The UK has had a problem with bovine TB for years. The problem has continued to be that many cattle are lost each year.
Badgers are blamed for carrying the infection between fields. It has been pointed out that cows are often not checked when bought or sold, and that the spread of the illness can often be attributed to this. Never-the-less, the British government has steadfastly continued on this plan for a very long time.
Although cull trials were concluded to be a success, this has been contested. This is because while there is a slight reduction of TB in the study area, this is usually undone by a significant increase in spread in the area surrounding the cull. This is as a result of badgers having to move further to find a mate – meaning that carriers carry the illness further than they would have in the past.
It is certainly true, that claims by the farming minister are at best exaggerated, though most would suggest they are intentionally misleading. It has also been pointed out, that with many of the deaths, marksmen were unable to get clear shots meaning that the animals would have suffered for some time before dying.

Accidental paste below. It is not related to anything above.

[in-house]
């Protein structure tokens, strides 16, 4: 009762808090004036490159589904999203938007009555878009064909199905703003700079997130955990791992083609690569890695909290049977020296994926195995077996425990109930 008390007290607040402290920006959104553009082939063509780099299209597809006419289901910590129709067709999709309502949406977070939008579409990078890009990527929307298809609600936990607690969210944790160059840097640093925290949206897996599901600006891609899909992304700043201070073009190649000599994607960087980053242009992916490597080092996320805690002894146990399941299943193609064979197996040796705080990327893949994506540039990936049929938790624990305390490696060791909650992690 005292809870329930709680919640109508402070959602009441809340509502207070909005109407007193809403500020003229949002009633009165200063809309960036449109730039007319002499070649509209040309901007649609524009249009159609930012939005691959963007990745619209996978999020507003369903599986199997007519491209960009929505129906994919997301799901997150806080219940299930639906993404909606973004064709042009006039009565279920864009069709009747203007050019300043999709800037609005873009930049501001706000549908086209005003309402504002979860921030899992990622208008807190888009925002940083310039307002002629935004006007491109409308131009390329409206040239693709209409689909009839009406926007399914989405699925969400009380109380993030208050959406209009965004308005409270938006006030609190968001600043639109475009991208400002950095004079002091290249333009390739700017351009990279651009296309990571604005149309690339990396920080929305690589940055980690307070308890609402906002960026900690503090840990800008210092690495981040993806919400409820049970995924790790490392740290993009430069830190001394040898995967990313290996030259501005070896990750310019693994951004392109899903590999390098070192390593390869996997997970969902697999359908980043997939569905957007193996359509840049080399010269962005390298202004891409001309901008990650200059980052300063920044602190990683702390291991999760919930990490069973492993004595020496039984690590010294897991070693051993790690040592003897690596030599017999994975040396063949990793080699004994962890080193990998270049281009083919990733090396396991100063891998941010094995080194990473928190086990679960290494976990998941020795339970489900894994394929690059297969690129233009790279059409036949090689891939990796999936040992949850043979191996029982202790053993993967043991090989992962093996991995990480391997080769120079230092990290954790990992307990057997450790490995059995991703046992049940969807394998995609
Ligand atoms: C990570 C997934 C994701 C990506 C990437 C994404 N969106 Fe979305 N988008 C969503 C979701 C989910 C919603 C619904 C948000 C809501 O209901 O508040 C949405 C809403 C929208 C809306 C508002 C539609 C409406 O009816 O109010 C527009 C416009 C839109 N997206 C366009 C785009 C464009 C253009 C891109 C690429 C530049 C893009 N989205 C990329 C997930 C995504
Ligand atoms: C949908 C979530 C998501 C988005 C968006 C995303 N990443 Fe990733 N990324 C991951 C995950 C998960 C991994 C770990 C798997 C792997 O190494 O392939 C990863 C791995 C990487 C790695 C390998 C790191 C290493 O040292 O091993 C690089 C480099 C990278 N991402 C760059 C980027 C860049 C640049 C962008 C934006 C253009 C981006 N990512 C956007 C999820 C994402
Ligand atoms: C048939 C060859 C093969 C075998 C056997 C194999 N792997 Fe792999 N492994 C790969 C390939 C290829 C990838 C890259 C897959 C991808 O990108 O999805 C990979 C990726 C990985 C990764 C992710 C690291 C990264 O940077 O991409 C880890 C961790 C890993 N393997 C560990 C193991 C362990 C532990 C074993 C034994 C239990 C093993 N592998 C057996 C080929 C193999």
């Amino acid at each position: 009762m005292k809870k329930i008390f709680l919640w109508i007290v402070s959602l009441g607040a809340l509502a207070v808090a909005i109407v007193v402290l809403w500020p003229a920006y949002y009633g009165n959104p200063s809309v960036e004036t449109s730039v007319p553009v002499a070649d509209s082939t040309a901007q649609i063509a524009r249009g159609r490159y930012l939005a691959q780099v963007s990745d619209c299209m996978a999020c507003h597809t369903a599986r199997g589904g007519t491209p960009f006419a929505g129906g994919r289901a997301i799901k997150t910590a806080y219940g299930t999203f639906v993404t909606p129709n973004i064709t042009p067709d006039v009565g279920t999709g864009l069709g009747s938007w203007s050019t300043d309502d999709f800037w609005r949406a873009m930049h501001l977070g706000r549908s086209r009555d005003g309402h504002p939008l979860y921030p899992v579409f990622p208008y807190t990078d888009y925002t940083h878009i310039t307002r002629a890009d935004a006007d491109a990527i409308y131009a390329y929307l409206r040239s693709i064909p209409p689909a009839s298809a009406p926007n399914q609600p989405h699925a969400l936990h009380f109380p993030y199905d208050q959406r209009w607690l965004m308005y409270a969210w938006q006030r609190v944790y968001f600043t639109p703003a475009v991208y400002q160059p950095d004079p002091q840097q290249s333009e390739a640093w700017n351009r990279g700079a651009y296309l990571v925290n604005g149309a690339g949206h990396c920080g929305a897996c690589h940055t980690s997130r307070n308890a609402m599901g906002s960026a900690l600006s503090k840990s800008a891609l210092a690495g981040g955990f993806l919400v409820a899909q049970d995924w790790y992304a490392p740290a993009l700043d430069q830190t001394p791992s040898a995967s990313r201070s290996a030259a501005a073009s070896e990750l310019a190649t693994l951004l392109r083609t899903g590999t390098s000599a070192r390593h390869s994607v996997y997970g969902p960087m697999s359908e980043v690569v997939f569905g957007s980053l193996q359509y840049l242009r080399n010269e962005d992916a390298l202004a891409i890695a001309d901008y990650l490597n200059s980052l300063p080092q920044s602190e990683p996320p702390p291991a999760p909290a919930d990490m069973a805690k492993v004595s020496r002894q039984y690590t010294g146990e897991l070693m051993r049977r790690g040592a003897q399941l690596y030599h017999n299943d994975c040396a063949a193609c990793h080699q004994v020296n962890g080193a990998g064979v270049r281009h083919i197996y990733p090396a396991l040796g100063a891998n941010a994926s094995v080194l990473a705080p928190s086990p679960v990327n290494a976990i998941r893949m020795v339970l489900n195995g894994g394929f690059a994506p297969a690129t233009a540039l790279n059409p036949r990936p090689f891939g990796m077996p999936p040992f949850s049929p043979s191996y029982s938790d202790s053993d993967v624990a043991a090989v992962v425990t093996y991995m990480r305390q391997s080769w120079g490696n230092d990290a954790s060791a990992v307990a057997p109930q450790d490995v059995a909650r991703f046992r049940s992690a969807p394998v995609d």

There are far more effective methods for dealing with this illness. One of the most simple is vaccination – either badger or cattle or both. The problem in the past, was that tests could not tell the difference between a vaccinated cow and an ill one.
One of the other crazy statistics was that it is estimated the cull has cost £3,000 per animal killed. Given that vaccination is estimated at £800 this is a far cheaper method, particularly as it does not cause the badgers to go on long journeys further spreading the illness around.